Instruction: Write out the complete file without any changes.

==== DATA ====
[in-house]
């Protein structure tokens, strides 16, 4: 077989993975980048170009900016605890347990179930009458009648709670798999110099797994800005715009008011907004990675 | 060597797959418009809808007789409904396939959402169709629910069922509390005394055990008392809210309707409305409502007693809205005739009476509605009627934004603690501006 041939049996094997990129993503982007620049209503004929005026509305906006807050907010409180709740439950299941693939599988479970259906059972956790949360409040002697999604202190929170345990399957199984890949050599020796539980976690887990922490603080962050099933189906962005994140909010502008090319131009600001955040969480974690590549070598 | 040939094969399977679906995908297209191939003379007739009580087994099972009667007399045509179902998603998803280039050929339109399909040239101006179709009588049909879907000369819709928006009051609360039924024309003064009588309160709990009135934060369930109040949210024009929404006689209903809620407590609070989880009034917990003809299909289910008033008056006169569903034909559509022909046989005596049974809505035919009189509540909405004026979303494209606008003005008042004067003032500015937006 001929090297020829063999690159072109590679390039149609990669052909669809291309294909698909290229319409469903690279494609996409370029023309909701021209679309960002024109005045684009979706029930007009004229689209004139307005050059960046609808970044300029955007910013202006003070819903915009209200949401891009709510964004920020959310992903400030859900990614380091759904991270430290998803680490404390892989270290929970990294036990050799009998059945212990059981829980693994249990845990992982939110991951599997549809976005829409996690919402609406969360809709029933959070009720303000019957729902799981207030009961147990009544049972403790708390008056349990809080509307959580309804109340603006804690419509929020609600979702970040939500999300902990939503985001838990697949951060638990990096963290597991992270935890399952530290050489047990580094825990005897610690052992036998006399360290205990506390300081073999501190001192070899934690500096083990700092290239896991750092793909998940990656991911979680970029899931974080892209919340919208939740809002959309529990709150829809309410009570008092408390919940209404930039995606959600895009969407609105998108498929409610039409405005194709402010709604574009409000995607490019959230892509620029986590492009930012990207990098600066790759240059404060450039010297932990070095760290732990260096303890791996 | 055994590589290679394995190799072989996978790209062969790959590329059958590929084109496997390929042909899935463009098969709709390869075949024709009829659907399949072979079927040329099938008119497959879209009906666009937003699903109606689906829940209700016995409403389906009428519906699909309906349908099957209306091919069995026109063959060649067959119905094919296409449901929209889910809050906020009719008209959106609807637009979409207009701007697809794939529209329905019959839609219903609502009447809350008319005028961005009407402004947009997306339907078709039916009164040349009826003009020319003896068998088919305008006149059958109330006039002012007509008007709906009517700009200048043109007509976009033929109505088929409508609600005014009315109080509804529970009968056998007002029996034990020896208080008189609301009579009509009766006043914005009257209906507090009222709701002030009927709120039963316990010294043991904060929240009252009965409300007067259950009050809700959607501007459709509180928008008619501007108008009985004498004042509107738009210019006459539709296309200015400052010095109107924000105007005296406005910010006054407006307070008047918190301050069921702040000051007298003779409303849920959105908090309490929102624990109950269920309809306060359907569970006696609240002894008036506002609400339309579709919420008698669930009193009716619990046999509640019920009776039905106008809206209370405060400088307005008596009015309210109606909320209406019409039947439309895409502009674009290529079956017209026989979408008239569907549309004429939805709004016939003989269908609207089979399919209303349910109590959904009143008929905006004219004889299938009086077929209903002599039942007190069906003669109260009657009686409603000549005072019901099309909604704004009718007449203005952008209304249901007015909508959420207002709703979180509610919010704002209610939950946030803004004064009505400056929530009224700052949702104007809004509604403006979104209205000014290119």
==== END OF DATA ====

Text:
[in-house]
């Protein structure tokens, strides 16, 4: 077989993975980048170009900016605890347990179930009458009648709670798999110099797994800005715009008011907004990675 | 060597797959418009809808007789409904396939959402169709629910069922509390005394055990008392809210309707409305409502007693809205005739009476509605009627934004603690501006 041939049996094997990129993503982007620049209503004929005026509305906006807050907010409180709740439950299941693939599988479970259906059972956790949360409040002697999604202190929170345990399957199984890949050599020796539980976690887990922490603080962050099933189906962005994140909010502008090319131009600001955040969480974690590549070598 | 040939094969399977679906995908297209191939003379007739009580087994099972009667007399045509179902998603998803280039050929339109399909040239101006179709009588049909879907000369819709928006009051609360039924024309003064009588309160709990009135934060369930109040949210024009929404006689209903809620407590609070989880009034917990003809299909289910008033008056006169569903034909559509022909046989005596049974809505035919009189509540909405004026979303494209606008003005008042004067003032500015937006 001929090297020829063999690159072109590679390039149609990669052909669809291309294909698909290229319409469903690279494609996409370029023309909701021209679309960002024109005045684009979706029930007009004229689209004139307005050059960046609808970044300029955007910013202006003070819903915009209200949401891009709510964004920020959310992903400030859900990614380091759904991270430290998803680490404390892989270290929970990294036990050799009998059945212990059981829980693994249990845990992982939110991951599997549809976005829409996690919402609406969360809709029933959070009720303000019957729902799981207030009961147990009544049972403790708390008056349990809080509307959580309804109340603006804690419509929020609600979702970040939500999300902990939503985001838990697949951060638990990096963290597991992270935890399952530290050489047990580094825990005897610690052992036998006399360290205990506390300081073999501190001192070899934690500096083990700092290239896991750092793909998940990656991911979680970029899931974080892209919340919208939740809002959309529990709150829809309410009570008092408390919940209404930039995606959600895009969407609105998108498929409610039409405005194709402010709604574009409000995607490019959230892509620029986590492009930012990207990098600066790759240059404060450039010297932990070095760290732990260096303890791996 | 055994590589290679394995190799072989996978790209062969790959590329059958590929084109496997390929042909899935463009098969709709390869075949024709009829659907399949072979079927040329099938008119497959879209009906666009937003699903109606689906829940209700016995409403389906009428519906699909309906349908099957209306091919069995026109063959060649067959119905094919296409449901929209889910809050906020009719008209959106609807637009979409207009701007697809794939529209329905019959839609219903609502009447809350008319005028961005009407402004947009997306339907078709039916009164040349009826003009020319003896068998088919305008006149059958109330006039002012007509008007709906009517700009200048043109007509976009033929109505088929409508609600005014009315109080509804529970009968056998007002029996034990020896208080008189609301009579009509009766006043914005009257209906507090009222709701002030009927709120039963316990010294043991904060929240009252009965409300007067259950009050809700959607501007459709509180928008008619501007108008009985004498004042509107738009210019006459539709296309200015400052010095109107924000105007005296406005910010006054407006307070008047918190301050069921702040000051007298003779409303849920959105908090309490929102624990109950269920309809306060359907569970006696609240002894008036506002609400339309579709919420008698669930009193009716619990046999509640019920009776039905106008809206209370405060400088307005008596009015309210109606909320209406019409039947439309895409502009674009290529079956017209026989979408008239569907549309004429939805709004016939003989269908609207089979399919209303349910109590959904009143008929905006004219004889299938009086077929209903002599039942007190069906003669109260009657009686409603000549005072019901099309909604704004009718007449203005952008209304249901007015909508959420207002709703979180509610919010704002209610939950946030803004004064009505400056929530009224700052949702104007809004509604403006979104209205000014290119």